Why boiling water? Because the boiling young Earth was “convecting” material from the inside to the outside, just like a pot of water. In the above image, you can see the convection zones, looping from the core to the mantle, and back from the mantle to the core. Witness the long loops of heat transfer, from the bottom, to the top – just as in a liquid, except in densely packed rock. This is what makes subduction possible on Earth, but on no other planet.
But What is Convection?
When you boil liquid, nature organizes and subdivides the heated material into well-ordered zones and patterns.
– ‘Bernard Cells’ in heated oil
This is oil being heated in a pan. It forms small, discrete hexagons. The hot material rises through the middle, and the cool material (cool, because it’s being cooled by the air above it), courses down the sides. Nature – always ordering and organizing.
Now, for comparison, this is a picture of the Earth’s surface, with the oceans taken away to see the whole thing.
If you look closely, you may be able to see some of those convection zones. And if you can’t, don’t worry – here’s one with some guide-lines inked in:
Ah, that’s better. Now you can see them. Sure, they don’t really look anything like the convective cells that form in liquid. But the Earth is made of rock, of course, not liquid, so there are bound to be differences.
As you can now see, the Earth is covered, like an armadillo, or a knight-errant, in hard thick plates. These consist of the continents that we live on, and the ocean floors ,too. These plates rest and float on the upper surface of the planet, and appear to sail around, smashing into each other – but slowly, very, very slowly. Crash and sail. Sail and smash.
Here are scientifically reconstructed images of the continents moving around wildly, but very, very slowly:
- Above: Accurate scientific reconstruction of ancient supercontinent Pangaea
- Above: Time-lapse reconstruction of sailing tectonic plates over 600 million years, credit National Geographic video documentary. “If you’re confused, join the club; even the Earth seems confused,” explains the narrator. But it remains a fact. Let’s continue….
How Plate Tectonics Works
Let’s go back to those convection cells in the boiling water. Their role is essential. The plates are pulled along by the convecting currents they form. Plates “ride” on top of the convecting cells, and then dive under other plates, so that the Earth remains the same size.
That is, if the plates did not dive under other plates, then the Earth would be expanding. Whoops! Let’s backtrack…
The Earth is ruptured all around its surface by long volcanic ridges, known as “spreading zones,” or “divergent boundaries.” These circle the globe and surround the continents, stretching 70,000 kilometers in length. They’re a splitting seam in the Earth, out of which heat and lava push and flow.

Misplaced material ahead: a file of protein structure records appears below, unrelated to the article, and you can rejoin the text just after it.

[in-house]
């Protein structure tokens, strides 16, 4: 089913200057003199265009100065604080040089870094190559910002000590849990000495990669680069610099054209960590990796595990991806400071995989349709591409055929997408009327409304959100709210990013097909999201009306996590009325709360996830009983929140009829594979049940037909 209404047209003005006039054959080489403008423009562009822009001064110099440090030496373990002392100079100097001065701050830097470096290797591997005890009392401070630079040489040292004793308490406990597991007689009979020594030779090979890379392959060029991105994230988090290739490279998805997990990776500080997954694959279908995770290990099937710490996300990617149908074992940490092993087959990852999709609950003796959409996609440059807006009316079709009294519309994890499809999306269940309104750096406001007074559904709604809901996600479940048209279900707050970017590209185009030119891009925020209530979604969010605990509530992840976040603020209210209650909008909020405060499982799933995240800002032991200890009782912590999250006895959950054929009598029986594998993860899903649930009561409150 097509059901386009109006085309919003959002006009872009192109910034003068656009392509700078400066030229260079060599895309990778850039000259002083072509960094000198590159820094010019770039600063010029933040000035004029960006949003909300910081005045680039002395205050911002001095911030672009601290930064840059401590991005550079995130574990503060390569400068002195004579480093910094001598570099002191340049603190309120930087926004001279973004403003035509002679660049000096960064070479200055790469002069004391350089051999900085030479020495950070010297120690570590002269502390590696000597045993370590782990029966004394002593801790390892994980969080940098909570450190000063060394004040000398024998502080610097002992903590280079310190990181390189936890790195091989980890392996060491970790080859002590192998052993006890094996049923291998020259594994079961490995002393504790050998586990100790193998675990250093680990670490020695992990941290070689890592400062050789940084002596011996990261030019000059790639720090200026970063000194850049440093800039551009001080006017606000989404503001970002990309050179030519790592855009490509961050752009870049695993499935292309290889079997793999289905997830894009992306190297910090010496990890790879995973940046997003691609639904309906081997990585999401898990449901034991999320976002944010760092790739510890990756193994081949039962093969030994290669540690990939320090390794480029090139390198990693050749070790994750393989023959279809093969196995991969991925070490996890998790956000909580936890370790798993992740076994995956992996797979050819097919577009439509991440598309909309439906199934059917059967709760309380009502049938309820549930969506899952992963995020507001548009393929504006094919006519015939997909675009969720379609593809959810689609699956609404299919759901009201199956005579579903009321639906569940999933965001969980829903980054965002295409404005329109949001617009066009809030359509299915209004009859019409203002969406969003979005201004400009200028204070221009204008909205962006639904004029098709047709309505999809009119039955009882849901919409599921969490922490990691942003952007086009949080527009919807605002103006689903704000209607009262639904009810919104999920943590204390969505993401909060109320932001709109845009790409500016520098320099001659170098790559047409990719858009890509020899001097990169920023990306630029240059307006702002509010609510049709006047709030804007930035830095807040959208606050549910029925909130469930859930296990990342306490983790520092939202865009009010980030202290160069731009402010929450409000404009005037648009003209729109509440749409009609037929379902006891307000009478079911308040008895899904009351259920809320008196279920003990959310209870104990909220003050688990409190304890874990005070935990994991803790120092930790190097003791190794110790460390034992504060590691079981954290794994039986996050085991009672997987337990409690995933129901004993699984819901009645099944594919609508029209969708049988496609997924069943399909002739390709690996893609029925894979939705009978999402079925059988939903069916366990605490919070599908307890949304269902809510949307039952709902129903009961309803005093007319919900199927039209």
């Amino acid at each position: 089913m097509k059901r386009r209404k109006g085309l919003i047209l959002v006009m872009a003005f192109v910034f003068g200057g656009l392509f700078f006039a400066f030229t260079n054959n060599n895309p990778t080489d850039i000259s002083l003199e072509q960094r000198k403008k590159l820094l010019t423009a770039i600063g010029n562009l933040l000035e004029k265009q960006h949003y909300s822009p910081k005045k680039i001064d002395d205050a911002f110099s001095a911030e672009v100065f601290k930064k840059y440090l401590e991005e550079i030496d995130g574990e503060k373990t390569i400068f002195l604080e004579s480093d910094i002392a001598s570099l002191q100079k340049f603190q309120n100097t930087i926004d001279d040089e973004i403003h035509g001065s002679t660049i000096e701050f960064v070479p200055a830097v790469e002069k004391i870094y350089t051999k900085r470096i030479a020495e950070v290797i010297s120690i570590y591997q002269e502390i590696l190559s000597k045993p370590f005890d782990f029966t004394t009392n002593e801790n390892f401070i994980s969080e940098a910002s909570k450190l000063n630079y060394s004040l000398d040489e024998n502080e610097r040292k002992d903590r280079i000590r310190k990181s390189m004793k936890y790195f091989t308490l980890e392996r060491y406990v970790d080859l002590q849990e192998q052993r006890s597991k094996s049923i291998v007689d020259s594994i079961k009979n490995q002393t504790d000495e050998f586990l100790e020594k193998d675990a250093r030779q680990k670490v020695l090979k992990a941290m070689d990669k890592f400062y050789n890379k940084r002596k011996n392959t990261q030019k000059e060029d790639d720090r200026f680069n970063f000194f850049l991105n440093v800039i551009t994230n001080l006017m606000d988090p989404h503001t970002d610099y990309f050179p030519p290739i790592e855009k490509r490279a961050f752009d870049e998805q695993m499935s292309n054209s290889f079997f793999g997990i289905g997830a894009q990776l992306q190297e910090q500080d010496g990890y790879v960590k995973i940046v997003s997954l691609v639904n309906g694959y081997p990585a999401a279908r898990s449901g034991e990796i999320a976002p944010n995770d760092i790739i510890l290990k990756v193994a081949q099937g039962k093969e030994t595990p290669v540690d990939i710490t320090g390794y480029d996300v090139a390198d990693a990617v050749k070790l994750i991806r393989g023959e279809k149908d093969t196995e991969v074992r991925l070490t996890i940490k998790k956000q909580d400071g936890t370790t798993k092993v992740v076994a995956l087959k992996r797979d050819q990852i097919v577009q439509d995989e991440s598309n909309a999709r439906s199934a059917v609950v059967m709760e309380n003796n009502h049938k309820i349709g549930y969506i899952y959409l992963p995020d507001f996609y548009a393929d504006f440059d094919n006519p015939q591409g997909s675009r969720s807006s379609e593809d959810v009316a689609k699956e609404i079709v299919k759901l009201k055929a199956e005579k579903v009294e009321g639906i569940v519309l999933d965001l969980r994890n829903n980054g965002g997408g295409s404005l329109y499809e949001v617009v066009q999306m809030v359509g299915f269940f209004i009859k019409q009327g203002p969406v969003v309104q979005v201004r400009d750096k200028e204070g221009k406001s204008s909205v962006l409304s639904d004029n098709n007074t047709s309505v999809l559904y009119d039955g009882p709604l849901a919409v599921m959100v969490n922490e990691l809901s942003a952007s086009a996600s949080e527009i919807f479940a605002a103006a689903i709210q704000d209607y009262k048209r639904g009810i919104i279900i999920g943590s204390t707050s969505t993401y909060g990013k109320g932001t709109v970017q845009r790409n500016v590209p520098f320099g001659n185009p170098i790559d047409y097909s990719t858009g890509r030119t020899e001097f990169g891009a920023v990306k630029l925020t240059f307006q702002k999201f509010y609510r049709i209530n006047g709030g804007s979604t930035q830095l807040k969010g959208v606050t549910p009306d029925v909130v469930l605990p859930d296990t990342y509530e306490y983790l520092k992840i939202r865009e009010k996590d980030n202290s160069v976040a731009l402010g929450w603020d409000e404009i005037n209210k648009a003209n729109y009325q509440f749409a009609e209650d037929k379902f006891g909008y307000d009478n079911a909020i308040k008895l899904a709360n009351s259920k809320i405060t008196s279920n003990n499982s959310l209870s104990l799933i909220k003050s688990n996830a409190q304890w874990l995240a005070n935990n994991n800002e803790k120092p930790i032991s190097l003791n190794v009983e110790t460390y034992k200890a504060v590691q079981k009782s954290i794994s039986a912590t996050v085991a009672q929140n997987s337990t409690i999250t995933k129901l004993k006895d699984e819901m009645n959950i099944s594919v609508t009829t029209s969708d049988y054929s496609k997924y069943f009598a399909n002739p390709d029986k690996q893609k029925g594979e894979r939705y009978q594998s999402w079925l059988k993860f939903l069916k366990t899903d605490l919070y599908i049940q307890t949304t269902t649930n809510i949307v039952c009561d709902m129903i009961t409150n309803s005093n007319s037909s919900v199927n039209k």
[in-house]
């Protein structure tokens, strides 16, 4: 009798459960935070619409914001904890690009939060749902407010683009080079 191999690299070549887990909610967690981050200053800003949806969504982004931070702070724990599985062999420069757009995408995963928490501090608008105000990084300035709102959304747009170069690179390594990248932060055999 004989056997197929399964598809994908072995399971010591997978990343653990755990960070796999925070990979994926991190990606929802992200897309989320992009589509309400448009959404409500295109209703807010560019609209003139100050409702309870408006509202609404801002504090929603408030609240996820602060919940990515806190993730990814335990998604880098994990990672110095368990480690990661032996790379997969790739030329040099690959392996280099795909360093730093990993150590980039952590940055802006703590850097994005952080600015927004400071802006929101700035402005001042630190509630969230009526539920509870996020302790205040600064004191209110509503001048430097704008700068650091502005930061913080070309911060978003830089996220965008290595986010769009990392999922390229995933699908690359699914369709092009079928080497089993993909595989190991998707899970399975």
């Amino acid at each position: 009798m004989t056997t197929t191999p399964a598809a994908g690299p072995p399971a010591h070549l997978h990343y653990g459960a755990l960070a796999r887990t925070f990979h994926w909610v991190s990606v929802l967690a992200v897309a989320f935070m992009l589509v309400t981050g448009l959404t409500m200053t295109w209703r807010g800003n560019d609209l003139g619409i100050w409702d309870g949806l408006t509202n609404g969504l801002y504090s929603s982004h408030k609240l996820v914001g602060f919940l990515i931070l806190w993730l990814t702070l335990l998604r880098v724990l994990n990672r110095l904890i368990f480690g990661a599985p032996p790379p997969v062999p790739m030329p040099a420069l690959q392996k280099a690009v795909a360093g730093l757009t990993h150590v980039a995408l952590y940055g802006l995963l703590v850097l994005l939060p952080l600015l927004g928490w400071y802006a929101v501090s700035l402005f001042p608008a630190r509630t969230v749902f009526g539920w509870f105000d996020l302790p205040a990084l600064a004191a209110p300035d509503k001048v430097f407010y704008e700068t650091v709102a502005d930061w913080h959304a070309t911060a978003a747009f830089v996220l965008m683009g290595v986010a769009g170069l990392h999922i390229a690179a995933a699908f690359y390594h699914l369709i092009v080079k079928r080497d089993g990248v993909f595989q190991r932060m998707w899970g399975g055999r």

New material is added to the ocean floor here at the ridges. The ocean floor is pushed up, but it then slides away from the split, like a broad-shouldered footballer, or a heavy shopping cart loaded with groceries drifting out-of-control in the parking lot, shoving the rest of the ocean floor, which is made of rock, away from the seam.
Thousands of miles away, where the other side of that same slab of ocean floor meets a continent, that little shove causes the ocean floor to slide over, and then down beneath another piece of ocean floor (but slowly!), and go back into the center of the Earth. That’s subduction.
And remember, if subduction didn’t occur, there would be no plate tectonics, which occurs on Earth, and nowhere else.
Touch and Go – The Continental Game of Tag
All of this can be a little confusing the first time. Let’s review:
1. Subduction is what happens when the ocean floor dives under another piece of ocean floor.
2. Or, when the ocean floor dives underneath a continent.
3. Continents can never dive beneath ocean crust, except once in a while, but usually not.
4. And if they do, the diving ocean crust and ocean floor just change places, so that the ocean floor is diving and not the continent.
Here’s how Washington University professor, Michael E. Wysession describes it in his Teaching Company lecture, “Recycling Oceans”:
“Now it’s important also to realize that the earth is so dynamic, it’s systems are always changing, so that it doesn’t make a lot of sense to describe a subduction zone as an ocean/ocean or ocean/continent type, because actually the two change back and forth between each other, so that they’re actually quite related. For instance, imagine a situation where you have one piece of oceanic plate subducting beneath another. That subduction is occurring and you create an ocean island arc of volcanism.”
“Then all of a sudden a small piece of continent gets dropped into the trench. Well at that point it can no longer subduct. That continent, which is too buoyant to sink, has clogged up the subduction zone. So what happens? Well if the region is still under compression, the subduction which had been going one way will stop, and then subduction of the ocean under the continental fragment will begin going the other way!”
“In other words, compression will still occur, the ocean will still close up, but subduction will switch direction so that you go from having ocean/ocean subduction now, to having ocean/continent subduction. It turns out that this is very important, in the whole cycle, how oceans go through this life cycle, where they close up before then opening back up again. Indeed, if they stopped at that point, the ocean would never get any smaller.”